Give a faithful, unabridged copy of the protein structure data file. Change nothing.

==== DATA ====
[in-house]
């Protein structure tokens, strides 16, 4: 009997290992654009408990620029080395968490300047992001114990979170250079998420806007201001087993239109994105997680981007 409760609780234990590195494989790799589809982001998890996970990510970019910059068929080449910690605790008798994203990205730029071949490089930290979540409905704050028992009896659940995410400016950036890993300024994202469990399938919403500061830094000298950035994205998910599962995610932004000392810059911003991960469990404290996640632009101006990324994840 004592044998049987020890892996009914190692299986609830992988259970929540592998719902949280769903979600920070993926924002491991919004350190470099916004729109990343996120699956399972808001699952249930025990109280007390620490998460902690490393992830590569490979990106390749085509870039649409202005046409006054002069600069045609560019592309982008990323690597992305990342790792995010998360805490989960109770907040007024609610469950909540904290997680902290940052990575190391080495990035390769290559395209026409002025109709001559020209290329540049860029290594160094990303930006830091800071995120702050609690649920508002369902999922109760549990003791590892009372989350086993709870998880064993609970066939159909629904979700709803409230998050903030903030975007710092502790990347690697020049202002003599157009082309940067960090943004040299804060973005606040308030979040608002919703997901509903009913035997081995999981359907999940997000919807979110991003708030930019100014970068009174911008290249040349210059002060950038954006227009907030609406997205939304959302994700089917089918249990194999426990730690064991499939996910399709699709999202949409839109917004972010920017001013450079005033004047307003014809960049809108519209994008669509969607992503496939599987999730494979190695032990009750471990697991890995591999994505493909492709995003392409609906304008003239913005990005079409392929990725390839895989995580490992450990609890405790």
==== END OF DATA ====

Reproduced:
[in-house]
């Protein structure tokens, strides 16, 4: 009997290992654009408990620029080395968490300047992001114990979170250079998420806007201001087993239109994105997680981007 409760609780234990590195494989790799589809982001998890996970990510970019910059068929080449910690605790008798994203990205730029071949490089930290979540409905704050028992009896659940995410400016950036890993300024994202469990399938919403500061830094000298950035994205998910599962995610932004000392810059911003991960469990404290996640632009101006990324994840 004592044998049987020890892996009914190692299986609830992988259970929540592998719902949280769903979600920070993926924002491991919004350190470099916004729109990343996120699956399972808001699952249930025990109280007390620490998460902690490393992830590569490979990106390749085509870039649409202005046409006054002069600069045609560019592309982008990323690597992305990342790792995010998360805490989960109770907040007024609610469950909540904290997680902290940052990575190391080495990035390769290559395209026409002025109709001559020209290329540049860029290594160094990303930006830091800071995120702050609690649920508002369902999922109760549990003791590892009372989350086993709870998880064993609970066939159909629904979700709803409230998050903030903030975007710092502790990347690697020049202002003599157009082309940067960090943004040299804060973005606040308030979040608002919703997901509903009913035997081995999981359907999940997000919807979110991003708030930019100014970068009174911008290249040349210059002060950038954006227009907030609406997205939304959302994700089917089918249990194999426990730690064991499939996910399709699709999202949409839109917004972010920017001013450079005033004047307003014809960049809108519209994008669509969607992503496939599987999730494979190695032990009750471990697991890995591999994505493909492709995003392409609906304008003239913005990005079409392929990725390839895989995580490992450990609890405790």